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Topic:
Motor to open cabinet door
This thread has 31 replies. Displaying posts 1 through 15.
Post 1 made on Saturday August 29, 2009 at 16:29
McSmarty
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I am looking for a motor to open a cabinet door that has a sub inside. I have 12volt trigger via pronto so would like to trigger it to open with remote. Does anyone know what I would need or where to get it?

Regards
Post 2 made on Saturday August 29, 2009 at 16:42
AnthonyZ
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I would look at building something based on a wiper motor (DC) and gears or use a linear actuator. They're both available all over the internet.
"Just when I thought that I was out they pull me back in"
Post 3 made on Saturday August 29, 2009 at 17:19
proaudio95
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i agree with the linear actuator. look for the ones used in automotive industry to do things like lift toneau covers and move amp racks. i used them alot when years ago when i was doing mobile a/v and they work great. most are very quiet to. look for the ones promoted by "The Fishman". you may be able to find some other cool solutions during that search also.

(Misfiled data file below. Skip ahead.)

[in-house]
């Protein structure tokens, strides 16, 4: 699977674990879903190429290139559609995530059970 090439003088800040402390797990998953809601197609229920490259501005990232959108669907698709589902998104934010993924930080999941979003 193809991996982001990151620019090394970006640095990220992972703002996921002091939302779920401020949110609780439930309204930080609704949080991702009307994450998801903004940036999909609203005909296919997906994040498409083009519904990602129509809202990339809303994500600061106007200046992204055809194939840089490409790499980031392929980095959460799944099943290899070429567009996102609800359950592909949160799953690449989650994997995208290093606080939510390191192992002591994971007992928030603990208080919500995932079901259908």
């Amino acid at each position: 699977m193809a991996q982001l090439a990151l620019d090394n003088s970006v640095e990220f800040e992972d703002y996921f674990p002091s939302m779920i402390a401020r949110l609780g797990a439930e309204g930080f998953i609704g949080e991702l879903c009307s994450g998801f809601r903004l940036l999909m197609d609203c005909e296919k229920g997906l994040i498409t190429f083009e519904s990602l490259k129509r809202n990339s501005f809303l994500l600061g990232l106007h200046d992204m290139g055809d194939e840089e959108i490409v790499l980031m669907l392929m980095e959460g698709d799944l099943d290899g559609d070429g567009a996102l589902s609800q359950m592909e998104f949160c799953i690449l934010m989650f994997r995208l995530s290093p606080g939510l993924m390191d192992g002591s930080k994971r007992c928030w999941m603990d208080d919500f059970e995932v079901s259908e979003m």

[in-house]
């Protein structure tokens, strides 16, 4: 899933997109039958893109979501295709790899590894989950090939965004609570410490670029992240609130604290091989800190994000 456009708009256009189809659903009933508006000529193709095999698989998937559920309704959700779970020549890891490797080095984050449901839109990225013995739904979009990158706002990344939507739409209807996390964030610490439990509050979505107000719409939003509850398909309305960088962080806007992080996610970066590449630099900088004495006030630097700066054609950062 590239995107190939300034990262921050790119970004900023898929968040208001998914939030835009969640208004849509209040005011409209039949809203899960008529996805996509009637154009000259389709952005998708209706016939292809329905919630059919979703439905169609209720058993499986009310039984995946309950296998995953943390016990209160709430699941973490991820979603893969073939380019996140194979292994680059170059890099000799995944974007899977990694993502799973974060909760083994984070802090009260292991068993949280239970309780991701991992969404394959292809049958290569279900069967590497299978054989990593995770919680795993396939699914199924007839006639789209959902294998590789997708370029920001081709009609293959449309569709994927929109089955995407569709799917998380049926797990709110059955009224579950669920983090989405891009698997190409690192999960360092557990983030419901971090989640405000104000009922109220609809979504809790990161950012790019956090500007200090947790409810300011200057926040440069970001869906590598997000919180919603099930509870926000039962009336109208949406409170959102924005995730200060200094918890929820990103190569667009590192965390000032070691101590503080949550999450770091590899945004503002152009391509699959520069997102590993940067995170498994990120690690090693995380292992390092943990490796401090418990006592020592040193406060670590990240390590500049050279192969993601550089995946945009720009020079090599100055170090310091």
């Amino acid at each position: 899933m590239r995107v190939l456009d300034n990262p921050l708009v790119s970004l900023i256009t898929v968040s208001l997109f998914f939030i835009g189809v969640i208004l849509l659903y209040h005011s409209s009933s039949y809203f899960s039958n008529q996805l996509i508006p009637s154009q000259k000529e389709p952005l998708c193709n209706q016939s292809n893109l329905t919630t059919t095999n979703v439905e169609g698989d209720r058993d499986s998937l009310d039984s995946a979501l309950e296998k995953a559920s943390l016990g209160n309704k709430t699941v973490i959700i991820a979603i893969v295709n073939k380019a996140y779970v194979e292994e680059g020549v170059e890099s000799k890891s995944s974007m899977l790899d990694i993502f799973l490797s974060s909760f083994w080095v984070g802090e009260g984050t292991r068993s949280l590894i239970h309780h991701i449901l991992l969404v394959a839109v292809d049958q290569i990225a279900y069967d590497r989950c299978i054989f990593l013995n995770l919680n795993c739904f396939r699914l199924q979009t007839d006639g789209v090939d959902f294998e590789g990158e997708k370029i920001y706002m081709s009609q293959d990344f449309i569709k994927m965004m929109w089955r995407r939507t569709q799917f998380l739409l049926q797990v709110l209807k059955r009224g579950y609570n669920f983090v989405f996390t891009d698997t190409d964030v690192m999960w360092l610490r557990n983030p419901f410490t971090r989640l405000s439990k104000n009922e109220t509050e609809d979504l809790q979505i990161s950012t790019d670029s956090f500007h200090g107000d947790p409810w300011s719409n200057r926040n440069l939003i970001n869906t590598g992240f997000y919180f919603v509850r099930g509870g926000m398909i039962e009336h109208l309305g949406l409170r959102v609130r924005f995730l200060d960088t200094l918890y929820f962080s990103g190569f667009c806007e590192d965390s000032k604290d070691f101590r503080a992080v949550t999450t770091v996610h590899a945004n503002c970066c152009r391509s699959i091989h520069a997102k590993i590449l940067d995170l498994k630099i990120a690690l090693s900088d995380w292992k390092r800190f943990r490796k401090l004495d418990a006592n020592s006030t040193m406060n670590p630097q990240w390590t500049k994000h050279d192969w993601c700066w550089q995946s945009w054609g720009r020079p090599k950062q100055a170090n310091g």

good luck
steven
Steven Brawner
ISF, HAA, Lutron, CEDIA certified
ProAudio GA www.ProAudioGA.com
OP | Post 4 made on Saturday August 29, 2009 at 18:56
McSmarty
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If I buy

[Link: firgelliauto.com]

and attach the mounting bracket to the hinged side of the door will that work. What happens if you try to open the door manually? Will the linear actuator let you? Does it both open and close the door with 12v trigger?

Thanks for all the help!
Post 5 made on Saturday August 29, 2009 at 19:26
kgossen
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On August 29, 2009 at 18:56, McSmarty said...
If I buy

[Link: firgelliauto.com]

and attach the mounting bracket to the hinged side of the door will that work. What happens if you try to open the door manually? Will the linear actuator let you? Does it both open and close the door with 12v trigger?

Thanks for all the help!

Normally no, you can't manually open the door. The actuator is very strong and won't move. It works on reversing polarity, one way pushes out, flip polarity and it now pulls in. You will need either a timer or micro switch to stop it and a pair of relays to reverse the polarity and of course a 12v power supply. It will keep moving as long as power is applied until it reaches it's maximum length or until you stop it. How hard the door is to open will determine current needed. Don't buy anything with "fishman" on it unless you like paying 3 times what you should.